What Is Contents insurance?
Contents insurance covers the items inside your buildings from loss due to fire, weather, natural disasters, impact from animals, and similar events – including office contents, stock & materials in trade, plant & machinery, and miscellaneous items. Most insurance companies call these sections “Office Contents” and “Fire”.
Who needs Contents insurance?
Any business that has any of the following items should consider contents insurance:
- Office contents: desks, chairs, cabinets, etc.
- Plant & machinery: drill presses, CNC machines, industrial printing machines, compressors, pumps, tanks, mixing equipment, and similar items. Plant and machinery also includes:
- Landlord’s fixtures and fittings: aircons, extractor fans, wiring, pipes, cables, etc. Added items that you are legally responsible for.
- Stock & materials in trade (raw materials, manufactured or half-finished goods, traded goods, items held as samples, etc.)
- Miscellaneous items: Items that cannot be included in the above. Examples include (tables and chairs for restaurants, furniture and “home” appliances for Airbnbs, fuel in tanks, generators, pumps, gate motors).
How will Contents insurance protect my business?
Your insurance policy will have its own specific list of insured events and exclusions. It is best to check with your insurer or the policy wording to confirm the details of your Contents insurance policy.
Some commonly covered and not covered items include:
What is usually included?
- Property damage caused by:
- Fire; Lightning and thunderbolt; Explosion; Earthquake; Storm; Wind; Water; Hail and Snow
- Increase in Cost of Working
- Alterations and misdescription
- Capital additions (Limited cover)
- Locks and keys (Limited cover)
- Fire extinguishing charges
- Malicious damage
- New and additional premises
- Removal of debris (Limited cover)
- Temporary removal
- Temporary repairs and measures after loss (Limited cover)
- Power surge (Limited cover)
- SASRIA (civil commotion, public disorder, strikes, riots and terrorism)
What is usually not included?
- Loss or damage outside the Republic of South Africa, Namibia Botswana, Lesotho, Swaziland, Zimbabwe, Zambia, Malawi and Mozambique.
- Designs, patterns, models or moulds
- Stock in trade and samples
- Motor vehicles and motor vehicle accessories
- Money, securities, stamps, jewelry or precious stones
- Consequential loss
- Wear and tear or gradual deterioration
- Re-shooting films and audio-visual material and re-recording audio tapes costs
- Liability assumed
What is optional?
- Liability for loss of documents
- Theft of office contents (limited cover available. For comprehensive cover, go to the Theft section)
How much cover do I need?
This is typically the total cost of replacing a business’s contents, including but not limited to:
- Invoice cost
- Import duties
It is important to include any additional import, installation, and similar costs – if businesses do not, they could be at risk of under-insuring their contents.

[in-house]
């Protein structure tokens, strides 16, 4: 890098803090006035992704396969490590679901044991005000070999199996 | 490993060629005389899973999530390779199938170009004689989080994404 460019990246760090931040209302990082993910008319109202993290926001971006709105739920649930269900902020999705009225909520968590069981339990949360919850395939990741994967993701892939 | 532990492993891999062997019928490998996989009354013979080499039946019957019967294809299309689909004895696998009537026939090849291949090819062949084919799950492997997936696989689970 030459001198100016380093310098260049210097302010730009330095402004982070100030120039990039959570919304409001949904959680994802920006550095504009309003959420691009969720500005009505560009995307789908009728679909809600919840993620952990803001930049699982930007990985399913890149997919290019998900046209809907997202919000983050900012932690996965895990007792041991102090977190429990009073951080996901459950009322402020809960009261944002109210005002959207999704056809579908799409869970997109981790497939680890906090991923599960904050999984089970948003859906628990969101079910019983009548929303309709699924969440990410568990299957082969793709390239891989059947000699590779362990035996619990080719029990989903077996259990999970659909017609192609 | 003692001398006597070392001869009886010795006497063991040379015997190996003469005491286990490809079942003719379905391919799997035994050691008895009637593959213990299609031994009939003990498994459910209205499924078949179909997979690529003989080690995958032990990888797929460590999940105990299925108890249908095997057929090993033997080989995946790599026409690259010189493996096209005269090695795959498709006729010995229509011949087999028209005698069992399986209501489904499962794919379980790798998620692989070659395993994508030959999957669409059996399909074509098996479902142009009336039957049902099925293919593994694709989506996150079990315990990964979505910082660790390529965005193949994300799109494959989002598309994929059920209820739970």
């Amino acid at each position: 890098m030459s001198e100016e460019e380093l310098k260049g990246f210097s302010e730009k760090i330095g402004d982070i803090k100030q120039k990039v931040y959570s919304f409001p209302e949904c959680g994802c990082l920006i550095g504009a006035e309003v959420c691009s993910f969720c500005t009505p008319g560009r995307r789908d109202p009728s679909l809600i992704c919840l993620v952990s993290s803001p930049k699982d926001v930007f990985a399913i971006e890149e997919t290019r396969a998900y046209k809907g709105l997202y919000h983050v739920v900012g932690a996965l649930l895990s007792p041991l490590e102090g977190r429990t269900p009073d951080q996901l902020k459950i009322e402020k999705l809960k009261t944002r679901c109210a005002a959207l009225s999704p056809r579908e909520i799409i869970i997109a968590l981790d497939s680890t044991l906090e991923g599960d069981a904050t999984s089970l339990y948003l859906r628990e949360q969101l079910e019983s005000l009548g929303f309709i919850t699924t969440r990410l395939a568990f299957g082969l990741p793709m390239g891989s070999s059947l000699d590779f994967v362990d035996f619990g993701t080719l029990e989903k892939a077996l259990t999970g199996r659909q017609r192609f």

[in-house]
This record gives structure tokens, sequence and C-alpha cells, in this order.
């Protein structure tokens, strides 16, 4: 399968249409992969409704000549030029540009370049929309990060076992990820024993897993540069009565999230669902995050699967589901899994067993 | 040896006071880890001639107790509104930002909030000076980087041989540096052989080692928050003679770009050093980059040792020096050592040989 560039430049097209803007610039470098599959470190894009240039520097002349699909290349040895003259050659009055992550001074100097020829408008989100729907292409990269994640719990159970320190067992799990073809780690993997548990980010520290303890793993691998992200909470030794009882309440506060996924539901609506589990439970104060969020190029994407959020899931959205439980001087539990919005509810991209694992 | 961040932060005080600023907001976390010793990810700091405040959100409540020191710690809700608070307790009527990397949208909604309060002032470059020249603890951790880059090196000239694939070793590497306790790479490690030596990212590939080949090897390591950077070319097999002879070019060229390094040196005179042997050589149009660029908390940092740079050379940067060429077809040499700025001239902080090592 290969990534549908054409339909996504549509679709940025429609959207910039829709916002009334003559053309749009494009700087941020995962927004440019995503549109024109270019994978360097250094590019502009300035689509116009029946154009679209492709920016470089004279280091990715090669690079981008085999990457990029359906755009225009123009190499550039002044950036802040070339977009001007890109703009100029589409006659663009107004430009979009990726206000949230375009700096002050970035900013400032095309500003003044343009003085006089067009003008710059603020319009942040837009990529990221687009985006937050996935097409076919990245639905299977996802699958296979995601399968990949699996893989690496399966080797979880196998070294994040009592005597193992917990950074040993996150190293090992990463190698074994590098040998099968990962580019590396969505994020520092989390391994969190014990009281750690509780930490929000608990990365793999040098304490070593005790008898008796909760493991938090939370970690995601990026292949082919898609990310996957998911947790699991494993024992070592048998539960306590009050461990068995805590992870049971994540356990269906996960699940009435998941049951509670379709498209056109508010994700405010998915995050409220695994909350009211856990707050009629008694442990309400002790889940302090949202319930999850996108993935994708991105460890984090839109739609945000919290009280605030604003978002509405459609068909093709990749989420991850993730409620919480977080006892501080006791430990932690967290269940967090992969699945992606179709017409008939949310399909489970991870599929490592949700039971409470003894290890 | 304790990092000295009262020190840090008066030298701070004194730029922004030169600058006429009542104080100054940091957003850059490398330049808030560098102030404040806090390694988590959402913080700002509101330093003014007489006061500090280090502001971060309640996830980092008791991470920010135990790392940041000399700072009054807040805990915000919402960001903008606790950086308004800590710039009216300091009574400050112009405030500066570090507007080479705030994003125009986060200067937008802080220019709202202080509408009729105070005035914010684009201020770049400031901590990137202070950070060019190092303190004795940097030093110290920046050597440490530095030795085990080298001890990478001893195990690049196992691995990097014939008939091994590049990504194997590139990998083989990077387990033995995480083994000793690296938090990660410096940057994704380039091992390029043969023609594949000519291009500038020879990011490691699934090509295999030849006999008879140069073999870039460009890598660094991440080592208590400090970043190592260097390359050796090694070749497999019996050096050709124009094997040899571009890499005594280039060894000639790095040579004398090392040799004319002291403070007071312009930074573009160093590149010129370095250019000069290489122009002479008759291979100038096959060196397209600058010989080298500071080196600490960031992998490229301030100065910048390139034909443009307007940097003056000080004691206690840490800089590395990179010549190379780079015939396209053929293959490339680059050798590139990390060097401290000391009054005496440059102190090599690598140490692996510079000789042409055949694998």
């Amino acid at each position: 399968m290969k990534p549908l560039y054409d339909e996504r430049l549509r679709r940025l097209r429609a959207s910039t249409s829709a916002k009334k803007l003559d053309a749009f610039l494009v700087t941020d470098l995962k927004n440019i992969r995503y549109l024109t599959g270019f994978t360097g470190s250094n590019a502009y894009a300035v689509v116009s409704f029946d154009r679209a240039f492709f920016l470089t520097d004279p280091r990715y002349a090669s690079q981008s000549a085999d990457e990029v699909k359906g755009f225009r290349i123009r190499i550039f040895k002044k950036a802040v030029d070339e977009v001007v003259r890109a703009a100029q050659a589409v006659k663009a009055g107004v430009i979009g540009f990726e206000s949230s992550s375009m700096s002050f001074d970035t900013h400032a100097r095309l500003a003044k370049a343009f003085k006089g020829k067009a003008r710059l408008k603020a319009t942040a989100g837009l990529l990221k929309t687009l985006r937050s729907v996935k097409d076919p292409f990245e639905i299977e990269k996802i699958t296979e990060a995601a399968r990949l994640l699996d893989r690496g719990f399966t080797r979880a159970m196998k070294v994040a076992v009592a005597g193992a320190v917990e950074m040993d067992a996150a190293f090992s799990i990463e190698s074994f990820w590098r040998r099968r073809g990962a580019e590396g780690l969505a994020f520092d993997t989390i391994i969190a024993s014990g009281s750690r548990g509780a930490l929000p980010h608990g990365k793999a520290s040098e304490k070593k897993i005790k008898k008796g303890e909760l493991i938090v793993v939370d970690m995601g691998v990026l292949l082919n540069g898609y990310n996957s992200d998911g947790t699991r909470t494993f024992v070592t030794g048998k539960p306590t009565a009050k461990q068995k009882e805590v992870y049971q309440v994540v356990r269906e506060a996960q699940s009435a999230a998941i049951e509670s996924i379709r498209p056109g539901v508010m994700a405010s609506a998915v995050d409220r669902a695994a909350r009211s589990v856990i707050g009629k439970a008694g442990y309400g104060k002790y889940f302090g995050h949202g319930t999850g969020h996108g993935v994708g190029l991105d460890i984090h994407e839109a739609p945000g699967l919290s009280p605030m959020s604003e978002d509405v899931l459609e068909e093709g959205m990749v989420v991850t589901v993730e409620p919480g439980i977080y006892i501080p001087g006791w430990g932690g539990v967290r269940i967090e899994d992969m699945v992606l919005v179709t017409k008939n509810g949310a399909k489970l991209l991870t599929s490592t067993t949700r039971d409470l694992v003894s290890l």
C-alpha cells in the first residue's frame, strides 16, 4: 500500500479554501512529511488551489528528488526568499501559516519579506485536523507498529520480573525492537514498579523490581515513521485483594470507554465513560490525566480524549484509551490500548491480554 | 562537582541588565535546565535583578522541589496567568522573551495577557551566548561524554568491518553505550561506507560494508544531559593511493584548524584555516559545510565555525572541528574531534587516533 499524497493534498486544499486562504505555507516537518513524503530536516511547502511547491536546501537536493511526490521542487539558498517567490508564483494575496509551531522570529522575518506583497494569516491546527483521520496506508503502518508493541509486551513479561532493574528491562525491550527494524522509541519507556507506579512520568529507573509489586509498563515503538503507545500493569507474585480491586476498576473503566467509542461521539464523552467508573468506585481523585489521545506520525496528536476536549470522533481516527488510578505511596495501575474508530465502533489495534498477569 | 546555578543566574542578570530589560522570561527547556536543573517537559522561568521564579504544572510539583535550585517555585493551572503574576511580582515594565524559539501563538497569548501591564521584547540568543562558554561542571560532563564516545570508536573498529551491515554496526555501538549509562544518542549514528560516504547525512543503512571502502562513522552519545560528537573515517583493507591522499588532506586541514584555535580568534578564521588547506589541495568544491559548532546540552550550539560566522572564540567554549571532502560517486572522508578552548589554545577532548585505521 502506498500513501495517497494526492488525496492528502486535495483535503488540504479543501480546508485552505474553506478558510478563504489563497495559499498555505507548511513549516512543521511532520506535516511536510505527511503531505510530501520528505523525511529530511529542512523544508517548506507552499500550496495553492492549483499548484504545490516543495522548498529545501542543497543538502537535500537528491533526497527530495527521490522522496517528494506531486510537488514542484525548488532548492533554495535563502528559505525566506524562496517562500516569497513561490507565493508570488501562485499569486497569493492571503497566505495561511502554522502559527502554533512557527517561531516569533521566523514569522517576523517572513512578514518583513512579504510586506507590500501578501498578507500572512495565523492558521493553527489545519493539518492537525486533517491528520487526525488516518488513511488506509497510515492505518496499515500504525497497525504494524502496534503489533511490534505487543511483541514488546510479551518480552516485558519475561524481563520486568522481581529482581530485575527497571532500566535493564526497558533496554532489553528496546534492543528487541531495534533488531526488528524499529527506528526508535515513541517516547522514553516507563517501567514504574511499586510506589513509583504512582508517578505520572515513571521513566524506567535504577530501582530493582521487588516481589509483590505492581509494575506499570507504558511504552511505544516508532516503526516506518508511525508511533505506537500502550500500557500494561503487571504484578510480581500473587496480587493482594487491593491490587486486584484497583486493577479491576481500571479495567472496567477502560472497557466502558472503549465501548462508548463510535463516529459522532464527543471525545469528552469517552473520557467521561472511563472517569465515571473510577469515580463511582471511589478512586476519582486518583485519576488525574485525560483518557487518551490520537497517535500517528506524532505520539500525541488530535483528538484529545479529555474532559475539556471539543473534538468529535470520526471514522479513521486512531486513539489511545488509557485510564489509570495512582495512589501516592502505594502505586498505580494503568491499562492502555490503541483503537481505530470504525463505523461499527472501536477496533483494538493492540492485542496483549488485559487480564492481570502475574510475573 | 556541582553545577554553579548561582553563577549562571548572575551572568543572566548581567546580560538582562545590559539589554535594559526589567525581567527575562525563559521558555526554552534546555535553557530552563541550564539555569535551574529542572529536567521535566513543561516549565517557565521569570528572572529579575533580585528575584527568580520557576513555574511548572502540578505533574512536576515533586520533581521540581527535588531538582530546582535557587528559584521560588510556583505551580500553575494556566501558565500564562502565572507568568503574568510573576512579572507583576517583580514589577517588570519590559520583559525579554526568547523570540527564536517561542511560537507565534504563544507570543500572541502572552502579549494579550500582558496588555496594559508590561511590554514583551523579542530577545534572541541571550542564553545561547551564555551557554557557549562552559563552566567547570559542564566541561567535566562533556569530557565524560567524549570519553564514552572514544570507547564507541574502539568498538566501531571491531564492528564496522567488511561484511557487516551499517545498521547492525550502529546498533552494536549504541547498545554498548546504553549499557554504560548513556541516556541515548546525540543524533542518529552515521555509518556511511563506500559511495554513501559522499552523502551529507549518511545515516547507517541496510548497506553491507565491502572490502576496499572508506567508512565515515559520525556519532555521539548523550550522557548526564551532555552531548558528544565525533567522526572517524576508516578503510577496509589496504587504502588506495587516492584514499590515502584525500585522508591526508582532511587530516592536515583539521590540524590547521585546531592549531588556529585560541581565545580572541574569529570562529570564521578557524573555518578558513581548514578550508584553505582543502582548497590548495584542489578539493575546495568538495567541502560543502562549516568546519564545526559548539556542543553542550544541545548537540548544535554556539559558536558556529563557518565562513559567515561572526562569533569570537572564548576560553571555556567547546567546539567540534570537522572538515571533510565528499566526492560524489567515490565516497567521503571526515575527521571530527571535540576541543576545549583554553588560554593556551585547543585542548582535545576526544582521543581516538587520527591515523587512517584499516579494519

Could this happen to my business?
- During a severe storm part of the roof of a manufacturing business was broken. Rain poured onto two important machines and stock that was planned to be shipped the following day. The machines and stock were both unusable following the damage.
A fire broke out at at a restaurant next to a small accounting company. The fire spread, and all of the office contents were burned.
What happens if my Contents are underinsured?
You will be covered for all of your goods. If you understate the true value of your goods, the insurer will not Let’s say the true replacement value of your contents is R100,000 but it is only insured for R50,000.
If a claim was made for a loss you would only be able to recover an amount based on the ratio of the sum insured to the replacement value. Meaning, if there was a loss of R40,000 the amount that could be recovered would be calculated using the following formula for Average:
R50,000 (the amount insured) / R100,000 (true replacement value) x R40,000 (claimed amount) = R20,000
You would only receive R20,000 from your insurer to cover a loss of R40,000.
Underinsuring your contents really just isn’t worth it in the long run!
Factors affecting your premium
Generally, the higher the level of risk that a business is exposed to, the higher the cost of the premium.
- Number of past claims: the more claims you have had in the past, the higher your premium.
- Protective measures: the security and anti-fire measures that you have in place to protect your items affect your premium. Did you know that having fire extinguishers, monitored burglar alarms and burglar bars could help to reduce your policy premium?
- Location: the location of your property may have an impact. For example, postcodes which have experienced a high volume of claims in the past may attract a higher premium.
- The type of business operating from the premises: there are different risks related to different kinds of business operations. A building space operating as an office is different from that of a retail or hospitality business.
- What your building is made of: The materials used for your building/s are a factor when calculating your premium. For example, some construction materials (e.g. EPS panels, asbestos) are a higher risk because they are more likely to catch fire.
Things to consider
- Read your policy – know what you are covered for and just as important, understand what you are not covered for.
- Keep your policy up to date – take the time to regularly review your Contents policy. It is recommended that you do this annually to ensure that there is enough coverage if a disaster were to strike. Keep in mind, things like general decreases in contents value when calculating the amount of coverage you require.